Hernando County acted as an absentee landlord in its stewardship of the privately run county jail, allowing publicly owned property to deteriorate, okaying a poorly designed addition and failing to do even minimal inspections for a decade.
The result is a repair bill that could top millions of dollars and the end, at least for this year, of a proposed cost-saving initiative from Hernando Sheriff Richard Nugent to assume operations of the jail from Corrections Corporation of America.
It's an embarrassment. Even with a contract that required CCA to do routine preventive maintenance, the county is ultimately responsible for the jail's disrepair.
Nugent's slide show to commissioners last week documented the decay: rusting doors and hinges; cracked walls; leaking ceilings; a metal balcony rusting from condensation from showers underneath; inadequate drainage; areas where electrical outlets and leaking water are side by side; and evidence standing water rises above the valves on external fuel storage tanks.
The conditions demonstrated a disregard for fixing problems as they arose and a poor design of an $11 million expansion in 2005. It rightly brought questions about shoddy contract work and, more to the point, how building inspectors could have approved the renovations as satisfactory. Clearly, there is no pride in ownership, an unfortunate trait even if most of the public will never see the inside of the place. Regardless, it is unsafe for employees and inmates alike and could pose a significant public safety hazard if the deterioration aided escape attempts.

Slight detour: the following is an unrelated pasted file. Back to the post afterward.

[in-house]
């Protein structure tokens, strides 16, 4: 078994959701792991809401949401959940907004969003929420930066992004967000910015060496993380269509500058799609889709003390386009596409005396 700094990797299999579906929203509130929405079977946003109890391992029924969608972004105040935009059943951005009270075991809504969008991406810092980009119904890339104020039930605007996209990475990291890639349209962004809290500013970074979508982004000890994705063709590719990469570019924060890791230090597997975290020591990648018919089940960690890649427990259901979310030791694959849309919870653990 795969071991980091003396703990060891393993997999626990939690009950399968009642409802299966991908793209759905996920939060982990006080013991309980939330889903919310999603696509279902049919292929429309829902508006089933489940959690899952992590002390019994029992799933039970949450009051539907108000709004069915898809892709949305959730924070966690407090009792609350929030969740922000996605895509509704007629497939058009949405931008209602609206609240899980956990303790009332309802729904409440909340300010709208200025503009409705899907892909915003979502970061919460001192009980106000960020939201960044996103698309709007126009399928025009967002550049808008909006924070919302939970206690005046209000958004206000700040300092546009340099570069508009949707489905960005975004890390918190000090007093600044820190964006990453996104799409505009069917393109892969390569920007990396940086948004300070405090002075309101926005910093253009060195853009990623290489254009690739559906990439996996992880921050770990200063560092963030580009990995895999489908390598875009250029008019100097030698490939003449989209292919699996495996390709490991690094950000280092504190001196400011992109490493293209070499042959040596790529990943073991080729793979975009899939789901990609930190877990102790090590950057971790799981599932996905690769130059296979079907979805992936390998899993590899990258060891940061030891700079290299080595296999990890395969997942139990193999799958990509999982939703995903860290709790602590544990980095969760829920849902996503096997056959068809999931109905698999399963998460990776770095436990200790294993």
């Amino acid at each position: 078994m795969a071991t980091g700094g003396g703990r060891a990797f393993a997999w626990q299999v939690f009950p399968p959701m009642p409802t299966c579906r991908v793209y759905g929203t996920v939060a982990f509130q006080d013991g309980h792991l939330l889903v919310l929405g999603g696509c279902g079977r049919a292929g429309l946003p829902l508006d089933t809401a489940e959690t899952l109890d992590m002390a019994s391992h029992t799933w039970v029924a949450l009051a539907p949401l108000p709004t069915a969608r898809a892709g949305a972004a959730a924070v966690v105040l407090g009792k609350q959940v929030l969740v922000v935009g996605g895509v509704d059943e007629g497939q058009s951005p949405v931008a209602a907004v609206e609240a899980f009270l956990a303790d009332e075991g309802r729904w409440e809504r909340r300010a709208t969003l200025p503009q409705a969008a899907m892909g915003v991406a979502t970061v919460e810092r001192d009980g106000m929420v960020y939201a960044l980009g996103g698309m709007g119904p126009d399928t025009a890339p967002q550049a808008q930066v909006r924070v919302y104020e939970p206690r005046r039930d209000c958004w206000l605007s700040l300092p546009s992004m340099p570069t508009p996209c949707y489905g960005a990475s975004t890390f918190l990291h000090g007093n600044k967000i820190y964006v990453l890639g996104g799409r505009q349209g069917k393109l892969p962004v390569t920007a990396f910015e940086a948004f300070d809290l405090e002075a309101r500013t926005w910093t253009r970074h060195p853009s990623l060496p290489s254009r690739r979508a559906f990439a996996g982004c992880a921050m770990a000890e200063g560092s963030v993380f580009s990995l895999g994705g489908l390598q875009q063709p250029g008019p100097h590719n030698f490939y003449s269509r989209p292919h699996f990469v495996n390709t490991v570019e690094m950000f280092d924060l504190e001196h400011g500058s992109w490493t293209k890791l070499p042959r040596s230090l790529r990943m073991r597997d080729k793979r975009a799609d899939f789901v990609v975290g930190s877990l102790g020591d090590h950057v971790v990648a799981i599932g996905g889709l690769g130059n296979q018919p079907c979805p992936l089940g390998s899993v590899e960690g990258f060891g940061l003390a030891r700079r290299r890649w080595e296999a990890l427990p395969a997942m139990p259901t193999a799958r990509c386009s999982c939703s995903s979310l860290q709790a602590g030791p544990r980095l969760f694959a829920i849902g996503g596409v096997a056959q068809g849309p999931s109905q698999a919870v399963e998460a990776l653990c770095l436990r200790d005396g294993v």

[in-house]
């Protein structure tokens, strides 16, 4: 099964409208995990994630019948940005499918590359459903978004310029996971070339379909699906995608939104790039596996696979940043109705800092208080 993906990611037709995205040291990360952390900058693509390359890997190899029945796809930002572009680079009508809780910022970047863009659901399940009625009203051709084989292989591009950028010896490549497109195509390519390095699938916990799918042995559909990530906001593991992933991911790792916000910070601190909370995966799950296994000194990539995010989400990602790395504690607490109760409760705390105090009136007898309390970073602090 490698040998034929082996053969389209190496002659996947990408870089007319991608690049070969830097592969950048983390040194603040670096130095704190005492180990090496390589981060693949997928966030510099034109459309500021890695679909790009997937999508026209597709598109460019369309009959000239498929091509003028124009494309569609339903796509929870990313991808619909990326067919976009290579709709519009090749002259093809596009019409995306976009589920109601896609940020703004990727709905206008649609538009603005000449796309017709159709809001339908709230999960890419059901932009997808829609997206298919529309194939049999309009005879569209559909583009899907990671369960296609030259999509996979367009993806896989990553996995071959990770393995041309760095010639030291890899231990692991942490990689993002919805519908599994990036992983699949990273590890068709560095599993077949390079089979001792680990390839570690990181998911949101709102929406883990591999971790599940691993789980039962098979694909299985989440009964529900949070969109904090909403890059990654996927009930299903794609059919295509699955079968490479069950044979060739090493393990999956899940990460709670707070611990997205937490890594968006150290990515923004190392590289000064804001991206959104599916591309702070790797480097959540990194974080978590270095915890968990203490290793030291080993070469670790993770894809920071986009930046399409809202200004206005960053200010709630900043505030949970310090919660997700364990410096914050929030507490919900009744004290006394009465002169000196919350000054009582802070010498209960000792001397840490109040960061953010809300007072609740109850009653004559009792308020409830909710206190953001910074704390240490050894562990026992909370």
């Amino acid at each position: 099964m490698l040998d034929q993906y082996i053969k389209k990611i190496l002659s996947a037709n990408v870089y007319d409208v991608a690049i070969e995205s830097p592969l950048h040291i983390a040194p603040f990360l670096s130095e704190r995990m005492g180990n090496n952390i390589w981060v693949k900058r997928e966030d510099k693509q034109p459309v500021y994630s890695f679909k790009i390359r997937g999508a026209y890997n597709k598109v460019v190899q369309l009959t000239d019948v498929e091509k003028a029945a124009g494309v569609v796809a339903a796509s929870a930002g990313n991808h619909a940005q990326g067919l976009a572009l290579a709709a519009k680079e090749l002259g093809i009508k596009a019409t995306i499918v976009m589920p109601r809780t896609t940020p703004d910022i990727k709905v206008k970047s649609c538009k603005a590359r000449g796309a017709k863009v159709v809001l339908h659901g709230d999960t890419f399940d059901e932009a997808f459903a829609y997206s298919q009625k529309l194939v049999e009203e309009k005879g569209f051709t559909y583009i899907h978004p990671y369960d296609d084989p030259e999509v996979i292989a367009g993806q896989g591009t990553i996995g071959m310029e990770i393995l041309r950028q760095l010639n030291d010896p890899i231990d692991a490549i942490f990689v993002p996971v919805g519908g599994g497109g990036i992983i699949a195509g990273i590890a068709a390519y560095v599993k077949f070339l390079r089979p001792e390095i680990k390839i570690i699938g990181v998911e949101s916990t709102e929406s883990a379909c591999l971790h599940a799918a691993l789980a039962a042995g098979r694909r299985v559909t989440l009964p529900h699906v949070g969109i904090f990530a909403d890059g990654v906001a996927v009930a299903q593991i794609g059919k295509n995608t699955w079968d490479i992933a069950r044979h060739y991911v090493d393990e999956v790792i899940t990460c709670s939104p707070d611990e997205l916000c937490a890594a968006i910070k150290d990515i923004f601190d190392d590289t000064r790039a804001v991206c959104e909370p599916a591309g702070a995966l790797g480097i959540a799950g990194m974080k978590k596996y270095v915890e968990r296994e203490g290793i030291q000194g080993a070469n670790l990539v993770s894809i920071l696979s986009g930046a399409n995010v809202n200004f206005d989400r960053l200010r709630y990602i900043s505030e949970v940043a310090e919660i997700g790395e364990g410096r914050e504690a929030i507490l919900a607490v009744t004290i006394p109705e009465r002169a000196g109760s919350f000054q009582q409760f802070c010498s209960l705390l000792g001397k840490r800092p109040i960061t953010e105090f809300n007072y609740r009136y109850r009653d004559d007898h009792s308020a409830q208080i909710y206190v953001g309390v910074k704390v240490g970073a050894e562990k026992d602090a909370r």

County purchasing director Jim Gantt attempted to deflect responsibility toward CCA, but in the end he told commissioners to blame him. His boss, County Administrator David Hamilton, did just that by suspending Gantt for two weeks and calling for a review of his subordinate, the county's on-site contract monitor.
Hamilton characterized the jail conditions as "frankly, appalling'' and said it reminded him of another poorly administered public project: the long-delayed dredging of the Hernando Beach channel.
"Apparently, somebody else is always to blame,'' Hamilton said before demanding accountability from his staff.
He ordered an audit of Gantt's department and suggested the Public Safety Committee of the commission chairman and law enforcement, judicial and court officers meet more frequently in an attempt to be proactive on jail-related issues.
Hamilton and the commission are correct in their responses. A county forecasting a $4.7 million hole in its upcoming budget does not have the resources available for unforeseen repairs without delaying necessary capital spending elsewhere.
But the fixes are imperative. The alternatives are the risk of injury, potential liability and the unacceptable tag of being a willing slumlord.